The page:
Michael Grimm – Grimm
Passion is almost enough, but you need something to say. One listen to Michael Grimm’s new release, Grimm, will convince you that this is man who believes he has something to say. There’s no storming the ramparts here. Grimm’s revolution is internal – his album’s twelve songs concern themselves with the hardscrabble triumphs and tragedies of human life. The forty-six minute running time is further evidence that Grimm’s cup runeth over, but one has to admire him for such an apologetic display of self-indulgence. Passion is nothing without its convictions.
Grimm tries the hit all the right notes. “Generation Next” kicks off things with a call-to-arms spirit that the music bolsters with its sinewy strength. While Michael Grimm is obviously a singer with power and technique alike to burn, misguided attempts to enhance his vocal with various studio chicanery sabotages him. There isn’t enough of the wide-eyed optimist in his singing that the song requires, so things emerge resigned or half-hearted. “Generation Exit” has the needed energy, but some of the pieces are askew. Perhaps “She Drives Me Crazy” might prompt you to flashback to the Fine Young Cannibals’ early nineties hit of the same name, but we’re far from that. In fact, “She Drives Me Crazy” bristles with economized punk energy that makes it all the more likeable. “Black & White” follows formula in some respects – it’s a dissatisfied in love song, one of popular music’s underappreciated staples. The band gives an understated musical performance, however, and Grimm seizes on a number of phrases that play as uniquely his own.
“Roses” is a convincing blues pastiche given added credibility thanks to the band’s fantastic command of dynamics and atmospherics. The songwriting has its moments and Grimm invests each line with the same emotive edge, but he can’t ever claim enough of the song as his own to matter. Grimm’s lonely voice leads off “High School Stories” and this up-tempo exorcism has equally memorable narrative qualities. “Lonely” seems ready to finish overturning the apple cart by subverting some of the love song’s cheaper manipulations, but Grimm settles for comforting groove and smooth chorus. There isn’t much of lasting value, despite its shimmering surfaces, because all listeners get in these moments is aural junk food with the illusion of substance.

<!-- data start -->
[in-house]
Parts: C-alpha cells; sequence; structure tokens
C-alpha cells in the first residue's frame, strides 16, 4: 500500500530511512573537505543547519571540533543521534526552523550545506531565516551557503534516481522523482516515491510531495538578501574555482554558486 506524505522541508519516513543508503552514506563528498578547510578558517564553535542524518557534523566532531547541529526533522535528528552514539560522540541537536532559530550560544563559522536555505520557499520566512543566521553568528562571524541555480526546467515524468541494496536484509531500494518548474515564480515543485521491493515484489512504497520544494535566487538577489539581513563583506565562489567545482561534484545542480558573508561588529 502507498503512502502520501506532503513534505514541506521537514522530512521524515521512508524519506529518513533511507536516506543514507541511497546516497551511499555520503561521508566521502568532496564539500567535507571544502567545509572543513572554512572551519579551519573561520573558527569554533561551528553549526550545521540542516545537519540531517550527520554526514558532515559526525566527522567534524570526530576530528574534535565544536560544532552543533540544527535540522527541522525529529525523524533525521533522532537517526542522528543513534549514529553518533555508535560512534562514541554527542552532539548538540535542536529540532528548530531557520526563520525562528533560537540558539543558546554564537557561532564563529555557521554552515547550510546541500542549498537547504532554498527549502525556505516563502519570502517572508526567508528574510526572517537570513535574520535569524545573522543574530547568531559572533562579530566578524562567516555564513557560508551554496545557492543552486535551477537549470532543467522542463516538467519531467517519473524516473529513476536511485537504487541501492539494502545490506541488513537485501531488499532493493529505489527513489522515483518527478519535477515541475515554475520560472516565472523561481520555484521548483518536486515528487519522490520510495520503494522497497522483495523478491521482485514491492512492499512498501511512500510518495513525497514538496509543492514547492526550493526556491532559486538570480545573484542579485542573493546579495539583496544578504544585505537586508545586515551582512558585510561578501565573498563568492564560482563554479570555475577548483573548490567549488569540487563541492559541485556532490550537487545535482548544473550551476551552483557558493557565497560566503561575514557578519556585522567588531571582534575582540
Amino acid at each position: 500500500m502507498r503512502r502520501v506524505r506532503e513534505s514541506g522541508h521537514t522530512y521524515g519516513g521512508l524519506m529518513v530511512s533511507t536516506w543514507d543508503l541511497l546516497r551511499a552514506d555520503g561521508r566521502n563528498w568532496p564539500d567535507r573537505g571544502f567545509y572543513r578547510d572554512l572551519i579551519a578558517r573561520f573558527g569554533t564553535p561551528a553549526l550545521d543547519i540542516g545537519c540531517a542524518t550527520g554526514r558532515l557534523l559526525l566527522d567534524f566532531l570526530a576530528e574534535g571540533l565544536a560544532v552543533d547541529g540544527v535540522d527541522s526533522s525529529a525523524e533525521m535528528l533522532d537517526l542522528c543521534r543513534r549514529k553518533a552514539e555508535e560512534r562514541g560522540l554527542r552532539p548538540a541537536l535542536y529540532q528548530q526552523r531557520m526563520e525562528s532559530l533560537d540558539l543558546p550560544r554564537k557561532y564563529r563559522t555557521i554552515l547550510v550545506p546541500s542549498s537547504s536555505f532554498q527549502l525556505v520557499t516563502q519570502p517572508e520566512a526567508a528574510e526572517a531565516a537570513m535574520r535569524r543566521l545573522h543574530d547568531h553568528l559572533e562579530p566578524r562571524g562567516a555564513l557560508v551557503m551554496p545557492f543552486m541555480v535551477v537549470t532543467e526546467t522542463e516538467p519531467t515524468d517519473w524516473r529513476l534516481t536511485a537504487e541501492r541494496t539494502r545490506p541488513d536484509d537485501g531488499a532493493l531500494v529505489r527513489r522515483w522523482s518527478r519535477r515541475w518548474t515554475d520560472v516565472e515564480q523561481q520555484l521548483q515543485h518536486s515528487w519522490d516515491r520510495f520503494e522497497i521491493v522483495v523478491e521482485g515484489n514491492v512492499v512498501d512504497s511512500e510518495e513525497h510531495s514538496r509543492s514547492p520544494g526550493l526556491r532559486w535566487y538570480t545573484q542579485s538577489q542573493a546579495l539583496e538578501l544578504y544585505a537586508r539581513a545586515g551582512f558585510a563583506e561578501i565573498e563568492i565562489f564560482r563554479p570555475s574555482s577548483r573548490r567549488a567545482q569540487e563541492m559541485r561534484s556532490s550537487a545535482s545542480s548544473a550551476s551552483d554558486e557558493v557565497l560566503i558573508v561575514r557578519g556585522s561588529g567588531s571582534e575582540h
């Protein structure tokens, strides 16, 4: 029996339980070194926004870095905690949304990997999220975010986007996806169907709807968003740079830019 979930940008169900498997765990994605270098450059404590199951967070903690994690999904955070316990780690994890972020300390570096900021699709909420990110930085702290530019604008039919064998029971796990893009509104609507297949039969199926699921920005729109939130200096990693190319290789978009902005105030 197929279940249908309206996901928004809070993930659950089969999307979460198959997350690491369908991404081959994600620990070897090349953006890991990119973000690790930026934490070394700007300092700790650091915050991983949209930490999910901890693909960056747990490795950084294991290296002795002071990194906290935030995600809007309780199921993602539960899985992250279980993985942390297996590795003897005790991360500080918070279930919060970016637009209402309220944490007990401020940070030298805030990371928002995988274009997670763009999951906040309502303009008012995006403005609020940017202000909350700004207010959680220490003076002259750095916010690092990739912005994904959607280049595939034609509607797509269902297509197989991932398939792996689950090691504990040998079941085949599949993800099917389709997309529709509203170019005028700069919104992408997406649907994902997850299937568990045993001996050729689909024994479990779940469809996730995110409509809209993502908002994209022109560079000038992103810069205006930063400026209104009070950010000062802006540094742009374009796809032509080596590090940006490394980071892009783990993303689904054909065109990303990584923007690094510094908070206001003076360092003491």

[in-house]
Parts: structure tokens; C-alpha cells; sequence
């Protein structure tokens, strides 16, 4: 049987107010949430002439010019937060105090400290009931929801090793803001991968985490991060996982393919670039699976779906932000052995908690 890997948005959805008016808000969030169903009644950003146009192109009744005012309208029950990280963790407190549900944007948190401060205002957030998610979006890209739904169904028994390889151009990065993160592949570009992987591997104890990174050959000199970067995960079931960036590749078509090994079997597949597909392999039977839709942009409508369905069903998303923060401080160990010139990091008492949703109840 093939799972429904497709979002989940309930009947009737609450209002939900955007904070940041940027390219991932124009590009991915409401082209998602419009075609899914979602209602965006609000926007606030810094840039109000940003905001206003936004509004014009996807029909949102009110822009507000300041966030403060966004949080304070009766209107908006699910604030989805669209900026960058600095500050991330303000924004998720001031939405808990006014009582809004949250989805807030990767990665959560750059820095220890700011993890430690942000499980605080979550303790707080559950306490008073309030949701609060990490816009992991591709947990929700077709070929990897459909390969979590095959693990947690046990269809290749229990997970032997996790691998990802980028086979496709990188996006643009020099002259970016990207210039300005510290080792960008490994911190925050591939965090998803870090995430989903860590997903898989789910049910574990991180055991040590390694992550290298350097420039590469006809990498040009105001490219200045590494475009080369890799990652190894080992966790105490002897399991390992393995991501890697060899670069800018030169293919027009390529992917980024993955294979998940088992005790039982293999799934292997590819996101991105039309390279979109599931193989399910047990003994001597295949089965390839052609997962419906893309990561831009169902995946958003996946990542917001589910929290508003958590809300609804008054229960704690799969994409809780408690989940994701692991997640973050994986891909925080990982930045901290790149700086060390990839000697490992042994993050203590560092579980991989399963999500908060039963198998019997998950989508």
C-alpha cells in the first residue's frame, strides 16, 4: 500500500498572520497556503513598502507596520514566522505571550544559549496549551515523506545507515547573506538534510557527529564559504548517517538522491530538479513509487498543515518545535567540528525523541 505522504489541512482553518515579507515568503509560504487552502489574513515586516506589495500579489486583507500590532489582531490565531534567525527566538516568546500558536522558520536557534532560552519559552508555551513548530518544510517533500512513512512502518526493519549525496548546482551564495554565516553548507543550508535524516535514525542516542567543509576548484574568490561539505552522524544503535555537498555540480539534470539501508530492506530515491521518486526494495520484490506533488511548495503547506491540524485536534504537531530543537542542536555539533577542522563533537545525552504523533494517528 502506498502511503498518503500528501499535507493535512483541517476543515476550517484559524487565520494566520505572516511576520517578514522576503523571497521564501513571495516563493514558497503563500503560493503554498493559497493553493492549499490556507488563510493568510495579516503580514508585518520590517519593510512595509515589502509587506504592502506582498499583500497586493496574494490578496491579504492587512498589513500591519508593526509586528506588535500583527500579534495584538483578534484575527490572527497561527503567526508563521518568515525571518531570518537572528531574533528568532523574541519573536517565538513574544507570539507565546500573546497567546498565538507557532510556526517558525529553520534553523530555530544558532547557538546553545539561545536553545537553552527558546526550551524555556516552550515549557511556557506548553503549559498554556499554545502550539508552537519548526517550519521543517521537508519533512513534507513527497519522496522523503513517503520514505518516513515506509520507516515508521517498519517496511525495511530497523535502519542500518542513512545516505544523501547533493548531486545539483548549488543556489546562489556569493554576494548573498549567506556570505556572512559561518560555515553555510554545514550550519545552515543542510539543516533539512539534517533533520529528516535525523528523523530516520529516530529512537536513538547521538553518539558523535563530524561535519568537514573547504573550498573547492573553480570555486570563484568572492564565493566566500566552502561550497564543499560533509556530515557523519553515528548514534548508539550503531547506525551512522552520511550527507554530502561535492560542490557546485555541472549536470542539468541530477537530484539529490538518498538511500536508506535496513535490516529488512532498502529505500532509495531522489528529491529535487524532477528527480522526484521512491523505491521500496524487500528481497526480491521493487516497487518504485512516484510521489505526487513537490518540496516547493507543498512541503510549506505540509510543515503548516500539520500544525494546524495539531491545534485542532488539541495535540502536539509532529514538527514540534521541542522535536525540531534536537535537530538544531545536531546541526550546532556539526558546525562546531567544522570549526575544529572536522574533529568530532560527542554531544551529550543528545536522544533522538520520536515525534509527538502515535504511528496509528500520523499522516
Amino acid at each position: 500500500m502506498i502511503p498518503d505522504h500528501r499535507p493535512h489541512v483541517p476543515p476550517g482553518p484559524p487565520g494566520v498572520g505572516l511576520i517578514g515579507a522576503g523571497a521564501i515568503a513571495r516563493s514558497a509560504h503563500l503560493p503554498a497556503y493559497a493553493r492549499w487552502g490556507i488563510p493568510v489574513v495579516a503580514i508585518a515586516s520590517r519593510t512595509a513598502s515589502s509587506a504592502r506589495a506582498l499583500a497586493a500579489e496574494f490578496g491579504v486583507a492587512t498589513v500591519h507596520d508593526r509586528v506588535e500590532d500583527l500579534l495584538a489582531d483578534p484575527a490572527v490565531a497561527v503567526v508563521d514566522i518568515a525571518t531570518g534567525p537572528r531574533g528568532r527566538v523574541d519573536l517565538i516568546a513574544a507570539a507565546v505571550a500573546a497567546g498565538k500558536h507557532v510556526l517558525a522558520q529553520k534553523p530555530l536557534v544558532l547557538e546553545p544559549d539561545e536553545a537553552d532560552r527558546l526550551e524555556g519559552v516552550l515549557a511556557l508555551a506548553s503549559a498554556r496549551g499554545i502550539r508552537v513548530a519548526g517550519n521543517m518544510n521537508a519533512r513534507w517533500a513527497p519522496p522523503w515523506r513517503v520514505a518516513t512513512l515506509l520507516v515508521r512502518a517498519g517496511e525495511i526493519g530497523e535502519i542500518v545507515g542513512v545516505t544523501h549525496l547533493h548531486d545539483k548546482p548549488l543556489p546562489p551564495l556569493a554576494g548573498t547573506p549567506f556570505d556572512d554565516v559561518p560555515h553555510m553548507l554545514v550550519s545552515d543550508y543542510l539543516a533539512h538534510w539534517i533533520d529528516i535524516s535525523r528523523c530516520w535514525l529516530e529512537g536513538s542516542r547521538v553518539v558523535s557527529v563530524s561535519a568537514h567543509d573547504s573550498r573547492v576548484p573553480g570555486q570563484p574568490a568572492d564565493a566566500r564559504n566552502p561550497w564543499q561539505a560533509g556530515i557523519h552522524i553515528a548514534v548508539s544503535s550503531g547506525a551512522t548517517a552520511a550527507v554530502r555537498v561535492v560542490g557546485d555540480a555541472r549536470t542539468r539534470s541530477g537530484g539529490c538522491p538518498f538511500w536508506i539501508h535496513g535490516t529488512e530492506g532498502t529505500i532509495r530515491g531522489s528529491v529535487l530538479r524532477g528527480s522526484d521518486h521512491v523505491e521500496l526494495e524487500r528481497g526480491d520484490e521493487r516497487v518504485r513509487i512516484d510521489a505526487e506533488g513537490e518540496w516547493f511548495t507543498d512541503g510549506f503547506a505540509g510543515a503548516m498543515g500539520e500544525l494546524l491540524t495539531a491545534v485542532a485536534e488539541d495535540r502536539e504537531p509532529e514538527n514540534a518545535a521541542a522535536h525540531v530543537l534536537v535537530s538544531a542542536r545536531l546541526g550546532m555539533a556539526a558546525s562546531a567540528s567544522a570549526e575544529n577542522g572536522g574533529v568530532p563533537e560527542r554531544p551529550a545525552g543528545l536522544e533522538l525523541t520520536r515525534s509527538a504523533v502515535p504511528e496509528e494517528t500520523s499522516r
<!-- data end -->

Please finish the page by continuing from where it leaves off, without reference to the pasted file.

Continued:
“Goodbye Sammy” is one of the album’s best songs. Grimm resists the temptation to overplay this rocket-ride punk backbeat and instead lays down staccato guitar lines to compliment the drummer. One wishes that the song’s fire breathing energy allowed for Grimm to focus more on his emotion and phrasing, but he’s consumed with merely trying to keep up here. “Bliss” follows a plot similar to the majority of preceding songs – Grimm gives another outstanding vocal performance over a sultry, guitar-driven groove. The rhythm section, an abiding musical strength of Grimm, stands out once again. “1982” is a wonderfully serio-comic track with a handful of wonderfully funny and creative lines. It’s excellent evidence that, when he has material comparable to his ability, Michael Grimm produces complete and memorable pieces of music.
Passion pushes this album out of mediocrity. Without the fully committed vocals that Grimm brings on every song, this album would sink without a trace under the weight of its clichés. It’s musically hit and miss too – while the rhythm section consistently plays at a high level, the guitar work plays like it’s content to hit its marks and nothing more. Grimm is, ultimately, a frustrating experience – it isn’t so terrible that you can dismiss it entirely, but it seems to forever teeter on the precipice of the exceptional without ever once falling over that ledge.
Robert E. Fulford